proton deceleration approaches an upper bound as i increases. Simulations for large N accurately define

this limit.




                                                       8
         After exiting the modulator, protons travel with constant velocity and "bunch" together. Fig. 8,

below, illustrates the "bunching" of two proton ions:



  Proton 2                         Proton 1                          Proton 2         Proton 1
  Velocity v2                      Velocity v1                       Velocity v2      Velocity v1



                          t=0                                                      t = tb


    Fig. 8   Model of protons 1 and 2 at time t after modulation

         The 1st proton to exit, p1, has velocity, v1, and the 2nd proton, p2, has velocity, v2, v2 > v1. At some

time tb, p2 will have nearly the same position as p1.

         Such "bunching" is measured in terms of number density, N/dz, where N = (# of protons) and dz =

(zmax-zmin). Proton position is computed for some t after modulation. Phase space plots and number density

plots are generated as shown in Fig. 9:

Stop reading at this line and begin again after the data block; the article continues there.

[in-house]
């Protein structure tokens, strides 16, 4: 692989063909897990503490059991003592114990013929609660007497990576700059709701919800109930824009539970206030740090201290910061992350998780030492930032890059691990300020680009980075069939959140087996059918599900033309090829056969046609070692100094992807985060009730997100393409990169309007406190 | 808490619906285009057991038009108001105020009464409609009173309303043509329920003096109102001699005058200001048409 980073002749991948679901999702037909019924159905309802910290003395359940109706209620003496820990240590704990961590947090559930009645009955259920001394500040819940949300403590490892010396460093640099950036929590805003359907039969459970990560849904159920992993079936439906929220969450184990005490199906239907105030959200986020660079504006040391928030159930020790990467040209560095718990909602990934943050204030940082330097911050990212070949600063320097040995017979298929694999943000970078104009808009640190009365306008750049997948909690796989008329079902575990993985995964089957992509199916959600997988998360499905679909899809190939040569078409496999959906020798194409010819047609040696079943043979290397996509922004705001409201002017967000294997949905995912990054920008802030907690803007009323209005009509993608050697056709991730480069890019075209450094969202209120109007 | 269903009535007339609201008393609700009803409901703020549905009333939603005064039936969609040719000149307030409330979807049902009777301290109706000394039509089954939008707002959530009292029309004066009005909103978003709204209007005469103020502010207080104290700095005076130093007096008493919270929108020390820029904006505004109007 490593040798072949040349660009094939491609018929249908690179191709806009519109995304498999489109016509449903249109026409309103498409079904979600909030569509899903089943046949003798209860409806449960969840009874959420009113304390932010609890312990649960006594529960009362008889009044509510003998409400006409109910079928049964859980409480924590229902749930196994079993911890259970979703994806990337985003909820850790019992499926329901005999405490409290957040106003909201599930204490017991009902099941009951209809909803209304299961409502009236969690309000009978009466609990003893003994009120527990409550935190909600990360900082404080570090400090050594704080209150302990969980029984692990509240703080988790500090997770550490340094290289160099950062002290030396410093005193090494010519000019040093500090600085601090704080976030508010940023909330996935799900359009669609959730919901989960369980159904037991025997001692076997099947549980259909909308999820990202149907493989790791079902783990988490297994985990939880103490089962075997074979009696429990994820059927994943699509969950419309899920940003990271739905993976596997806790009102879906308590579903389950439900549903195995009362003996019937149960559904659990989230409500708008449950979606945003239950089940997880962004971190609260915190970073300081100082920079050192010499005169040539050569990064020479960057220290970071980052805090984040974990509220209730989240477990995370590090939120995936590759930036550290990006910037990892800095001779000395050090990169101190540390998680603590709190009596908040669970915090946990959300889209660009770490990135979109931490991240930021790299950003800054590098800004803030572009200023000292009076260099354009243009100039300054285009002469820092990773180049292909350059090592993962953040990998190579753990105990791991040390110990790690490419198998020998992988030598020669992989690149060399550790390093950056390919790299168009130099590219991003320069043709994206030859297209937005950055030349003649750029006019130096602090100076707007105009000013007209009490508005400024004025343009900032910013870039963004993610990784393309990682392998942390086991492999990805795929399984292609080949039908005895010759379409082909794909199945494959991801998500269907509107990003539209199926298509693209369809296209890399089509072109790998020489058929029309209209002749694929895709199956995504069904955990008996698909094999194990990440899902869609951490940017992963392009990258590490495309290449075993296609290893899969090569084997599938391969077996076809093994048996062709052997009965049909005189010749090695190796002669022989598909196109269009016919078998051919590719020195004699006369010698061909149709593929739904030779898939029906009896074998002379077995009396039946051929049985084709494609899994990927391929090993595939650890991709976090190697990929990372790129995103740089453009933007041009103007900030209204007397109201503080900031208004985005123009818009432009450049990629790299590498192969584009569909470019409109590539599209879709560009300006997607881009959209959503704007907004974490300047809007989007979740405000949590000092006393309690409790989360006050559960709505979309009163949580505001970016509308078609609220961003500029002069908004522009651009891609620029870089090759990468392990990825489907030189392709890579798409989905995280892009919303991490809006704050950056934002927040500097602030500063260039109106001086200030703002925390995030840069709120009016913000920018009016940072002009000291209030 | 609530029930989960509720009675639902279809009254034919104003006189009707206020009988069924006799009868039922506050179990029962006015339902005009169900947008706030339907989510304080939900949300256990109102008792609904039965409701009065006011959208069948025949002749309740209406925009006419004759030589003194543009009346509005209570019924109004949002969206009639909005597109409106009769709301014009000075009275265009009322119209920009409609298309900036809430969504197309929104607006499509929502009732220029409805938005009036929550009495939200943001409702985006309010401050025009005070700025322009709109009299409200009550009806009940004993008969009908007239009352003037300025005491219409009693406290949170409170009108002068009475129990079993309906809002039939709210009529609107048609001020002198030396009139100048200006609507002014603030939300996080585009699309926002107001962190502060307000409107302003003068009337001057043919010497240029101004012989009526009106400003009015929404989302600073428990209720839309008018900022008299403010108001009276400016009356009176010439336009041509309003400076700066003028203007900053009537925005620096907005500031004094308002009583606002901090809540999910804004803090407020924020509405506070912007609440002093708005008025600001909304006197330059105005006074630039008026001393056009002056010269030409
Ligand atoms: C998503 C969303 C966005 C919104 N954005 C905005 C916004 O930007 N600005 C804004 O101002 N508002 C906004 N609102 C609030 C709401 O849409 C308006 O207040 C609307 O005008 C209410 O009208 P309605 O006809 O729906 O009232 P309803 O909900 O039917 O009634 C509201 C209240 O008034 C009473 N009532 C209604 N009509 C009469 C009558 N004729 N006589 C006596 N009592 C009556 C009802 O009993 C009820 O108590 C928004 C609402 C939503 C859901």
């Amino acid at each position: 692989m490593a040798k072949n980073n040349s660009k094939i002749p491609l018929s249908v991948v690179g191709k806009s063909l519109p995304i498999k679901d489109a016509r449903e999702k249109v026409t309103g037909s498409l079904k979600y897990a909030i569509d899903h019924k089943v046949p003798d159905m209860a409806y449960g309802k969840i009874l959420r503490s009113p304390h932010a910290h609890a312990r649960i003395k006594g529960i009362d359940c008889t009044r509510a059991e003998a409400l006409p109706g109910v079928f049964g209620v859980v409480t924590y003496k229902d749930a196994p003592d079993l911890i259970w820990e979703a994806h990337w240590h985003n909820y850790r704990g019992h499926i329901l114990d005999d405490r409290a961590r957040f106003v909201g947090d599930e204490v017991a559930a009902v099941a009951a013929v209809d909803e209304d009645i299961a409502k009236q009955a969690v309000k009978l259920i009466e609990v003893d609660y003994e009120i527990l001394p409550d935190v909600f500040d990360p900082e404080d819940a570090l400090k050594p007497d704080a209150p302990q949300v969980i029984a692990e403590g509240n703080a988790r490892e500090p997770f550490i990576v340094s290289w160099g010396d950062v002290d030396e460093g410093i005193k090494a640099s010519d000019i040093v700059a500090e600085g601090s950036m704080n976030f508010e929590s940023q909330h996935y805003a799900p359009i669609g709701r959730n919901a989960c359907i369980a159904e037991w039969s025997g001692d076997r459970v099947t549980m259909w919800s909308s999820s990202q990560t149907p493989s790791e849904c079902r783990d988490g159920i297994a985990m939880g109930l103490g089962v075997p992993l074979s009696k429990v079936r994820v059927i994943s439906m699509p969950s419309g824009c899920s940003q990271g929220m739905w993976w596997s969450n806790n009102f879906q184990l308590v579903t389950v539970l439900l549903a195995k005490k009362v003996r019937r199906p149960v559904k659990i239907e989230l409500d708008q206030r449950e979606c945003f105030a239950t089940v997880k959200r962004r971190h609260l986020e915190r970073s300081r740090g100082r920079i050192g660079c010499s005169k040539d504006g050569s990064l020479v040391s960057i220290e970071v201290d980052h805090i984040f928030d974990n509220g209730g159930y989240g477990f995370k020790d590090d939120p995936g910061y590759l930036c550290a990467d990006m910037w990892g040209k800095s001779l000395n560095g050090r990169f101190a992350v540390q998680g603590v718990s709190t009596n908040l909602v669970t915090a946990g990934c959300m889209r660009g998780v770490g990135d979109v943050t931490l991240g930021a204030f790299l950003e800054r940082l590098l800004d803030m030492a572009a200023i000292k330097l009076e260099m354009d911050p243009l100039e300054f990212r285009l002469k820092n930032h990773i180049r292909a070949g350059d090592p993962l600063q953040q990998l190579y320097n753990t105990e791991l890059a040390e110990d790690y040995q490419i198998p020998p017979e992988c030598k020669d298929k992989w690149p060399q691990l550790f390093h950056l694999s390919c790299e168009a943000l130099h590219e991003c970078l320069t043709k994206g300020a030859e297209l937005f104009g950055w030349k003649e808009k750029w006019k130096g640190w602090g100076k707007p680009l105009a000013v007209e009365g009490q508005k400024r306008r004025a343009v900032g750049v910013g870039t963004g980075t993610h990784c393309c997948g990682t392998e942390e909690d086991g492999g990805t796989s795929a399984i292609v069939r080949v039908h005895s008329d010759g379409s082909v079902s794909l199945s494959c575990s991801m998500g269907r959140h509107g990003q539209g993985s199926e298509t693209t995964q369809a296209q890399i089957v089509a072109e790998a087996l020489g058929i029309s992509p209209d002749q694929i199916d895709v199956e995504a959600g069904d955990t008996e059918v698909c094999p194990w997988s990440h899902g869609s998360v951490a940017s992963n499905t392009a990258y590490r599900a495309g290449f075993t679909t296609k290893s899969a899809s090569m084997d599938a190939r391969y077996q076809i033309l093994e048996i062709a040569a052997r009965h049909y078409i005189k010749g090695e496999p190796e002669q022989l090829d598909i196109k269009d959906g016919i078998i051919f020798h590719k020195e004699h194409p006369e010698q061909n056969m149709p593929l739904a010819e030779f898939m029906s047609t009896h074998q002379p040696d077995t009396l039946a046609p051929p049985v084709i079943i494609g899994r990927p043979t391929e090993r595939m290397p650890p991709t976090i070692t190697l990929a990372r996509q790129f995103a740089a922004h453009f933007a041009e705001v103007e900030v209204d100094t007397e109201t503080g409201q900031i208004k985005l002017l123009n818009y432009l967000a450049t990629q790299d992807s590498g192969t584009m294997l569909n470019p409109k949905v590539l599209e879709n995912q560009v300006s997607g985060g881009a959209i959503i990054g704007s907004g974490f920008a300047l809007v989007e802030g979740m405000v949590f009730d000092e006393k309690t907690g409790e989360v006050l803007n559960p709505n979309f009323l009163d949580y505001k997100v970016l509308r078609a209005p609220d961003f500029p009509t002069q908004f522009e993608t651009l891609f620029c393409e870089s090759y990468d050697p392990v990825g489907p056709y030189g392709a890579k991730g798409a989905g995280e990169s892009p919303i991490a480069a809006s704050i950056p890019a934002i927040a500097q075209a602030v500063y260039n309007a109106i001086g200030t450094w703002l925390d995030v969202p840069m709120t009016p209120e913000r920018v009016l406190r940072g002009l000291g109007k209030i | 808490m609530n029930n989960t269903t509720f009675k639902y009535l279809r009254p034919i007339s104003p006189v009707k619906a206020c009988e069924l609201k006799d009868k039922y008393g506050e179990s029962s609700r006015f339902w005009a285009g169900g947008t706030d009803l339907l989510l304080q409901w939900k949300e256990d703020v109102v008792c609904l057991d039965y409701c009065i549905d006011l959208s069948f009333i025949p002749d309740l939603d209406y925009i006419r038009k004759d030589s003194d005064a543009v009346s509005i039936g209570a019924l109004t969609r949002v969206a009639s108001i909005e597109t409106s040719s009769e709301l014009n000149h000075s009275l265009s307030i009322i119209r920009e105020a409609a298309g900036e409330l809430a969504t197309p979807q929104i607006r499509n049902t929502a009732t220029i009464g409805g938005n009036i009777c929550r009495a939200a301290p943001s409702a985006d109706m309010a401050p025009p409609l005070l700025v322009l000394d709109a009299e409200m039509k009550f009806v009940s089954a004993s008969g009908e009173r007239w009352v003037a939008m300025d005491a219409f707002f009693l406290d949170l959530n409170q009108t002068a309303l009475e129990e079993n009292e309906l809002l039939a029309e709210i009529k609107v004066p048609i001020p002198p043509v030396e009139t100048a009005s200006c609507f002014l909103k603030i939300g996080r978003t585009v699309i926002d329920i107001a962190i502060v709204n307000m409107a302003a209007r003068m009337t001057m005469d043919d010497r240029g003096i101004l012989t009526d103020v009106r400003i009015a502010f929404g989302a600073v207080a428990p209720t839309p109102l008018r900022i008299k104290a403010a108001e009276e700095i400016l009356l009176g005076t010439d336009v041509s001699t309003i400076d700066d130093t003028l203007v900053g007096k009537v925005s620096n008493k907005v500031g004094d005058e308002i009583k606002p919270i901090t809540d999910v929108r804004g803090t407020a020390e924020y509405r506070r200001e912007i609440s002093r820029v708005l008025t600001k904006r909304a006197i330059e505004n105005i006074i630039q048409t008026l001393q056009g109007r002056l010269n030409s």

Fig. 9 Number density and phase space plots of protons at time, t, after modulation




                                                        9
For the case of 20 protons, maximum bunching occurs approximately 105 m from the modulator, as shown

in Fig. 10:




     Fig. 10 Number density vs. position for modulated protons




Results of the modulator simulation show that maximum "bunching" occurs approximately 105 m from the
modulator exit and is relatively high at nearly 350 protons per meter.




                                                  10
 4. Decelerator

 Modulated protons enter the decelerator, spaced z meters from the modulator. Grids in the decelerator